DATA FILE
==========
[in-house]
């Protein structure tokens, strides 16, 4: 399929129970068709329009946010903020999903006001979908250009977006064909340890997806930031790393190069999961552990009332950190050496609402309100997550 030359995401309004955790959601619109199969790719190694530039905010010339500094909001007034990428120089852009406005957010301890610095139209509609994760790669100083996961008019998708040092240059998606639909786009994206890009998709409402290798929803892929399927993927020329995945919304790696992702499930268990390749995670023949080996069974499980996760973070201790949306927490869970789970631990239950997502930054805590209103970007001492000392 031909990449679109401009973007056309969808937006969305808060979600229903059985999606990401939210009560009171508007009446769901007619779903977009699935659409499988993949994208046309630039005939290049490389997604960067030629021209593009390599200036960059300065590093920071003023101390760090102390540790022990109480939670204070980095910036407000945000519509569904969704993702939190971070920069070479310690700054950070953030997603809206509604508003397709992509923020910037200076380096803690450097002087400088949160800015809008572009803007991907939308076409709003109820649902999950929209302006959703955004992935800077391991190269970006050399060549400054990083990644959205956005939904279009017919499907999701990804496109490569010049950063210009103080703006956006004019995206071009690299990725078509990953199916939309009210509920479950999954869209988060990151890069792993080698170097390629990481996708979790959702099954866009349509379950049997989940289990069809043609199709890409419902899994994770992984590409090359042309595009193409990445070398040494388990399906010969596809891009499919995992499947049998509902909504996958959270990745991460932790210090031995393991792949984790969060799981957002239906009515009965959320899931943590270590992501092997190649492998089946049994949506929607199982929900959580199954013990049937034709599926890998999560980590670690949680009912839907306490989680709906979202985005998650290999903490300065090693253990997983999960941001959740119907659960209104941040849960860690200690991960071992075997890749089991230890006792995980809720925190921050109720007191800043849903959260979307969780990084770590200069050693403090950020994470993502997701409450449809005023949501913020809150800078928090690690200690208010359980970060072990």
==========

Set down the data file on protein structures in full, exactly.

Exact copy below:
[in-house]
């Protein structure tokens, strides 16, 4: 399929129970068709329009946010903020999903006001979908250009977006064909340890997806930031790393190069999961552990009332950190050496609402309100997550 030359995401309004955790959601619109199969790719190694530039905010010339500094909001007034990428120089852009406005957010301890610095139209509609994760790669100083996961008019998708040092240059998606639909786009994206890009998709409402290798929803892929399927993927020329995945919304790696992702499930268990390749995670023949080996069974499980996760973070201790949306927490869970789970631990239950997502930054805590209103970007001492000392 031909990449679109401009973007056309969808937006969305808060979600229903059985999606990401939210009560009171508007009446769901007619779903977009699935659409499988993949994208046309630039005939290049490389997604960067030629021209593009390599200036960059300065590093920071003023101390760090102390540790022990109480939670204070980095910036407000945000519509569904969704993702939190971070920069070479310690700054950070953030997603809206509604508003397709992509923020910037200076380096803690450097002087400088949160800015809008572009803007991907939308076409709003109820649902999950929209302006959703955004992935800077391991190269970006050399060549400054990083990644959205956005939904279009017919499907999701990804496109490569010049950063210009103080703006956006004019995206071009690299990725078509990953199916939309009210509920479950999954869209988060990151890069792993080698170097390629990481996708979790959702099954866009349509379950049997989940289990069809043609199709890409419902899994994770992984590409090359042309595009193409990445070398040494388990399906010969596809891009499919995992499947049998509902909504996958959270990745991460932790210090031995393991792949984790969060799981957002239906009515009965959320899931943590270590992501092997190649492998089946049994949506929607199982929900959580199954013990049937034709599926890998999560980590670690949680009912839907306490989680709906979202985005998650290999903490300065090693253990997983999960941001959740119907659960209104941040849960860690200690991960071992075997890749089991230890006792995980809720925190921050109720007191800043849903959260979307969780990084770590200069050693403090950020994470993502997701409450449809005023949501913020809150800078928090690690200690208010359980970060072990």